Hey Bargain, Get Your Ass Over Here

That looks about right to me.



I am not the best bargain-shopper. I’m not even in the same shopping species as my sister-in-law Debby, who can go to any store and pay a fraction of the cost for whatever, and then qualify for free gas to drive her and her booty home, where I suspect she rolls in piles of Bed Bath & Beyond 20% off coupons on her bed. Afterward she calls me and brags that she did all of her Christmas shopping for $37.

I don’t have the patience for that kind of glory. I would rather pay full price and then whine and complain about how expensive everything is these days. Afterward I don’t take Debby’s calls.

I’m a firm believer that you get what you pay for. Or at least that’s what I tell myself when I’m paying full price at Macy’s because I left my coupons at home. You know, the coupons that come upon you like an avalanche by every source of communication both modern and ancient the minute you apply for a credit card. Some of them just appear on my desk, as if by magic. They never end up in my car, however, when I’m going to Macy’s.

“You can bring them in later and they’ll refund your savings,” the helpful cashier tells me.

Do I look like someone who is willing to invest a second more than I’m already doing? I’m at the front of the line, sister. In my mind I’m already home watching Hoarders.

I do like a good bargain as much as the next guy, but only if it walks over to me and climbs into my cart. I don’t want to have to invest any time or effort into it. Couponing requires finding a pair of scissors, frequent-buyer deals require digging for those little cards in the bottom of my purse (or did I leave them in the kitchen drawer?), and shopping for sales requires schedule flexibility and being willing to go shopping when you’d rather stay home and watch Hoarders.

The other day I was at Target, the store where you are made to feel as if you’re getting high quality merchandise for slightly-higher-than-Walmart prices (that burning plastic smell as you walk in the front door is mind-control gasses, you know that, don’t you?) and I was determined to go cheap.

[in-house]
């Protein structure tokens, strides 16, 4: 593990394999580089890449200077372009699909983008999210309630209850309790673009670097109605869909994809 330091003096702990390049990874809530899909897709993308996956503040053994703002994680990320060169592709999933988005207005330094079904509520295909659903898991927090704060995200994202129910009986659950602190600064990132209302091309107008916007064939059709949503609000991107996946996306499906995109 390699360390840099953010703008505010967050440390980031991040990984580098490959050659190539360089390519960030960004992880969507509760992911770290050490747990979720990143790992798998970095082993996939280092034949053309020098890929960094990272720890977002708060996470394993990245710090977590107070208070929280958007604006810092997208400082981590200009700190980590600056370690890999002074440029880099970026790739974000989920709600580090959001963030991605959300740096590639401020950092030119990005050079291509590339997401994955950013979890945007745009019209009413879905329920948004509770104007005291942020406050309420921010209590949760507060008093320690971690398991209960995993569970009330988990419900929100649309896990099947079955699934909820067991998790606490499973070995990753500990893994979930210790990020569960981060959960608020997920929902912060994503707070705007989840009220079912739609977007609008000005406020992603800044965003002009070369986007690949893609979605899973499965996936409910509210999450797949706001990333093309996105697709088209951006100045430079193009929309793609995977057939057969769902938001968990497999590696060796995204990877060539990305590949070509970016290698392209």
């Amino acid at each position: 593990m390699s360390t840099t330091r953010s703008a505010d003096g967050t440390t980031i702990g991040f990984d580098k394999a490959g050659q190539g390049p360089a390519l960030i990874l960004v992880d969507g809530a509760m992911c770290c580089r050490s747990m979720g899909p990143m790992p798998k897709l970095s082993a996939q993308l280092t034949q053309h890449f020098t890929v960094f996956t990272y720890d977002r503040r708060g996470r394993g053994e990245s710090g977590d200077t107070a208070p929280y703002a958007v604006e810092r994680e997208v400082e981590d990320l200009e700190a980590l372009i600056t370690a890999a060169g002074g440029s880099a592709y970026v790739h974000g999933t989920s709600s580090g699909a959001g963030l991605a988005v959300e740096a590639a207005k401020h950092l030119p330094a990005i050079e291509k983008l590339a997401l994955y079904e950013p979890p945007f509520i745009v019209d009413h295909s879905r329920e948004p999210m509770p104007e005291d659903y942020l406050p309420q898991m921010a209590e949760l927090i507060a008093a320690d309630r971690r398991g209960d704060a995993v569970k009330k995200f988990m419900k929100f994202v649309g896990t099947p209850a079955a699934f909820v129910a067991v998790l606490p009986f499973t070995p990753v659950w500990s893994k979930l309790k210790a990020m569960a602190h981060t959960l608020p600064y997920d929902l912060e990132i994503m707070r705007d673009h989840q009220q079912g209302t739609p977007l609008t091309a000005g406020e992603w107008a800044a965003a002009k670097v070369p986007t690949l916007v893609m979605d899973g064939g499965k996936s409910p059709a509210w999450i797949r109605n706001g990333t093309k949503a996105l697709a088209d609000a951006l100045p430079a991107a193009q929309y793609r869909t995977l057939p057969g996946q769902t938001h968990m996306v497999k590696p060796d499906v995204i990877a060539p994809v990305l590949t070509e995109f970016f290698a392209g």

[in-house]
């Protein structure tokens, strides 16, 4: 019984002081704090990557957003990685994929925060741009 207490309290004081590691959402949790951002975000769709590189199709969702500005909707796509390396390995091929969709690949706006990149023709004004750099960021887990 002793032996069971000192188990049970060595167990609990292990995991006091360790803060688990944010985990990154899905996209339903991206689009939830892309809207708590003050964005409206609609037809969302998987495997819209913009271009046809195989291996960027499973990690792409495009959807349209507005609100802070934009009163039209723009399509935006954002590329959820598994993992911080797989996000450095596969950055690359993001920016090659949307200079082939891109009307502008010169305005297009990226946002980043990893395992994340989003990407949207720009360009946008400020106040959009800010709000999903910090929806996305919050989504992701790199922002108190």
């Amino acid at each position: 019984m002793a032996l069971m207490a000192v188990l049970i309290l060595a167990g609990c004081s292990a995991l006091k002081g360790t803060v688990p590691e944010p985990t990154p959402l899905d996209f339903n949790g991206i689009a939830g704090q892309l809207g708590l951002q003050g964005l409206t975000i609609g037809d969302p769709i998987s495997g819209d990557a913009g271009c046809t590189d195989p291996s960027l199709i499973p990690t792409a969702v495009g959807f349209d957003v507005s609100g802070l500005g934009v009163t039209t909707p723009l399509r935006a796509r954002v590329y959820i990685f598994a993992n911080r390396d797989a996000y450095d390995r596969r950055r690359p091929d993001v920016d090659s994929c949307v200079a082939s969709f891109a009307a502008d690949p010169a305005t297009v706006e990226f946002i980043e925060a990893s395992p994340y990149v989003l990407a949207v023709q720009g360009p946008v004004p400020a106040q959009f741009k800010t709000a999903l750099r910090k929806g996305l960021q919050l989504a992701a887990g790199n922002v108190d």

I was looking for the cheapest comforter I could find. It didn’t have to be fit for human consumption. It was for the bottom of our dog crate. I hadn’t wrapped my head around the fact that I was shopping for another comforter, but here I was, doing it. I had a huge stack of extra comforters, dating back to the early ‘80s, in my guest room closet. I hadn’t thrown or given away a piece of bedding since I got married. But we had gotten this new dog and she was a nervous wreck and even now you can’t get your hands on decent dog drugs. I considered filling her water bowl with some Chardonnay someone brought to a party and we didn’t want, but the vet frowns on that kind of thing. She continued on her course of freaking out over every little ever-loving thing, which resulted in explosive diarrhea. I’m a multi-talented jack-of-all-cleanups, but I don’t do dog diarrhea, so I was just throwing stuff away left and right. My stack of comforters was dwindling and we were down to the late-‘90s forest green and maroon diamonds when I decided to go to Target and pick up a comforter with which I could furnish the crate once the dog’s bodily functions took a chill pill and all the disposable comforters were depleted. I thought I would put it somewhere visible, still in its packaging, kind of as an incentive for better days ahead.

“Cheap, I’m looking for cheap,” I muttered to myself as I scanned the bedding department. I figured my best bet would be has-been Disney characters, last year’s cartoons, and disgraced puppets. Surely I could get a deal on Elmo these days. 

Not so. I ended up spending 20 perfectly good dollars on a plain black twin-bed comforter. It wasn’t on sale. I didn’t have a coupon. It wasn’t being Closed Out, it wasn’t on Final Clearance and it wasn’t Must Go.  So while it was the cheapest one there, I didn’t have that miser’s sense of satisfaction when I checked out and looked at my receipt. Another reason to not call Debby this week.

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